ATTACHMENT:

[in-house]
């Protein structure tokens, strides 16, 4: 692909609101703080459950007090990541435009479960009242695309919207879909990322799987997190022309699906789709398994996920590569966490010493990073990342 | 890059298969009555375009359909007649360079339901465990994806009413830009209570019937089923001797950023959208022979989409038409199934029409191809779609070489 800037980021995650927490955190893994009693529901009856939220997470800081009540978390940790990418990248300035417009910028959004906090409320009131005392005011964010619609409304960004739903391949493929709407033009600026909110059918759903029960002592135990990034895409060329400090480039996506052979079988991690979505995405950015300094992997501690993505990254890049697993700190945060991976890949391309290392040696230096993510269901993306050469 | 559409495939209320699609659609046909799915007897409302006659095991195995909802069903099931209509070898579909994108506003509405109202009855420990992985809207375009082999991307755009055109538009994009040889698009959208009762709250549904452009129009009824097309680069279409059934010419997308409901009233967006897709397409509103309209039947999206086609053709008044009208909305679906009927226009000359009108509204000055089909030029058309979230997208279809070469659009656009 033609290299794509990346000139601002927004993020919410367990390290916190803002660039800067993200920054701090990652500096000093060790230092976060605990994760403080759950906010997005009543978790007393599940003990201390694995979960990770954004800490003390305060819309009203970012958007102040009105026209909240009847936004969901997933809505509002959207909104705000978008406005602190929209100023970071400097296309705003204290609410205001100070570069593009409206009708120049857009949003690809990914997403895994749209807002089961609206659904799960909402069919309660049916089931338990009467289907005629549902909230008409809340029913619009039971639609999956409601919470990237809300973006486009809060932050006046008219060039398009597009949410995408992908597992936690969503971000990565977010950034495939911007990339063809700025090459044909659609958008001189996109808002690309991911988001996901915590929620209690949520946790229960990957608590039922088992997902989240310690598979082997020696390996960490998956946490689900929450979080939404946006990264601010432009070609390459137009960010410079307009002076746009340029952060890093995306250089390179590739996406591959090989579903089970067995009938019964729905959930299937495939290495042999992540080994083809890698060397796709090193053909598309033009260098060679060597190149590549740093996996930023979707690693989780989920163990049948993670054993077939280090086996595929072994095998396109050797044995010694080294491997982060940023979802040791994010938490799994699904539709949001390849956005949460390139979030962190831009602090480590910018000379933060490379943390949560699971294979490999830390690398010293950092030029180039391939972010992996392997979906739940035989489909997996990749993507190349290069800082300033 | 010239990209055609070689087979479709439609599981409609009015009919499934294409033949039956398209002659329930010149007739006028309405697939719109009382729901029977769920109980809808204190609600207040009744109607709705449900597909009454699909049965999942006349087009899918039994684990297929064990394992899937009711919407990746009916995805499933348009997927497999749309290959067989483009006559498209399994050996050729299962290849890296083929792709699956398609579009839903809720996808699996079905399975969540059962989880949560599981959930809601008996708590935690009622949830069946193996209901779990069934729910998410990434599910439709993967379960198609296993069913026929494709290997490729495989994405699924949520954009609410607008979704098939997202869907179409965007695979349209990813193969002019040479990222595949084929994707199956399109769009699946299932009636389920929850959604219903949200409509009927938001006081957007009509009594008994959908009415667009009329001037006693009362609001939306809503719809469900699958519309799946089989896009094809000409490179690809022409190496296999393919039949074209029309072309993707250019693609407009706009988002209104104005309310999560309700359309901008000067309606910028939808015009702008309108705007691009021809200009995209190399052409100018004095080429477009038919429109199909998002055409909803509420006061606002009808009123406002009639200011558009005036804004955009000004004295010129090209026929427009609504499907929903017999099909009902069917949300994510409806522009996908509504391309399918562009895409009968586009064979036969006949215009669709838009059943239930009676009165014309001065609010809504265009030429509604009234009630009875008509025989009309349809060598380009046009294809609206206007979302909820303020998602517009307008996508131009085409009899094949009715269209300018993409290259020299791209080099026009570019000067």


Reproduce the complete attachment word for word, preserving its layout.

[in-house]
């Protein structure tokens, strides 16, 4: 692909609101703080459950007090990541435009479960009242695309919207879909990322799987997190022309699906789709398994996920590569966490010493990073990342 | 890059298969009555375009359909007649360079339901465990994806009413830009209570019937089923001797950023959208022979989409038409199934029409191809779609070489 800037980021995650927490955190893994009693529901009856939220997470800081009540978390940790990418990248300035417009910028959004906090409320009131005392005011964010619609409304960004739903391949493929709407033009600026909110059918759903029960002592135990990034895409060329400090480039996506052979079988991690979505995405950015300094992997501690993505990254890049697993700190945060991976890949391309290392040696230096993510269901993306050469 | 559409495939209320699609659609046909799915007897409302006659095991195995909802069903099931209509070898579909994108506003509405109202009855420990992985809207375009082999991307755009055109538009994009040889698009959208009762709250549904452009129009009824097309680069279409059934010419997308409901009233967006897709397409509103309209039947999206086609053709008044009208909305679906009927226009000359009108509204000055089909030029058309979230997208279809070469659009656009 033609290299794509990346000139601002927004993020919410367990390290916190803002660039800067993200920054701090990652500096000093060790230092976060605990994760403080759950906010997005009543978790007393599940003990201390694995979960990770954004800490003390305060819309009203970012958007102040009105026209909240009847936004969901997933809505509002959207909104705000978008406005602190929209100023970071400097296309705003204290609410205001100070570069593009409206009708120049857009949003690809990914997403895994749209807002089961609206659904799960909402069919309660049916089931338990009467289907005629549902909230008409809340029913619009039971639609999956409601919470990237809300973006486009809060932050006046008219060039398009597009949410995408992908597992936690969503971000990565977010950034495939911007990339063809700025090459044909659609958008001189996109808002690309991911988001996901915590929620209690949520946790229960990957608590039922088992997902989240310690598979082997020696390996960490998956946490689900929450979080939404946006990264601010432009070609390459137009960010410079307009002076746009340029952060890093995306250089390179590739996406591959090989579903089970067995009938019964729905959930299937495939290495042999992540080994083809890698060397796709090193053909598309033009260098060679060597190149590549740093996996930023979707690693989780989920163990049948993670054993077939280090086996595929072994095998396109050797044995010694080294491997982060940023979802040791994010938490799994699904539709949001390849956005949460390139979030962190831009602090480590910018000379933060490379943390949560699971294979490999830390690398010293950092030029180039391939972010992996392997979906739940035989489909997996990749993507190349290069800082300033 | 010239990209055609070689087979479709439609599981409609009015009919499934294409033949039956398209002659329930010149007739006028309405697939719109009382729901029977769920109980809808204190609600207040009744109607709705449900597909009454699909049965999942006349087009899918039994684990297929064990394992899937009711919407990746009916995805499933348009997927497999749309290959067989483009006559498209399994050996050729299962290849890296083929792709699956398609579009839903809720996808699996079905399975969540059962989880949560599981959930809601008996708590935690009622949830069946193996209901779990069934729910998410990434599910439709993967379960198609296993069913026929494709290997490729495989994405699924949520954009609410607008979704098939997202869907179409965007695979349209990813193969002019040479990222595949084929994707199956399109769009699946299932009636389920929850959604219903949200409509009927938001006081957007009509009594008994959908009415667009009329001037006693009362609001939306809503719809469900699958519309799946089989896009094809000409490179690809022409190496296999393919039949074209029309072309993707250019693609407009706009988002209104104005309310999560309700359309901008000067309606910028939808015009702008309108705007691009021809200009995209190399052409100018004095080429477009038919429109199909998002055409909803509420006061606002009808009123406002009639200011558009005036804004955009000004004295010129090209026929427009609504499907929903017999099909009902069917949300994510409806522009996908509504391309399918562009895409009968586009064979036969006949215009669709838009059943239930009676009165014309001065609010809504265009030429509604009234009630009875008509025989009309349809060598380009046009294809609206206007979302909820303020998602517009307008996508131009085409009899094949009715269209300018993409290259020299791209080099026009570019000067």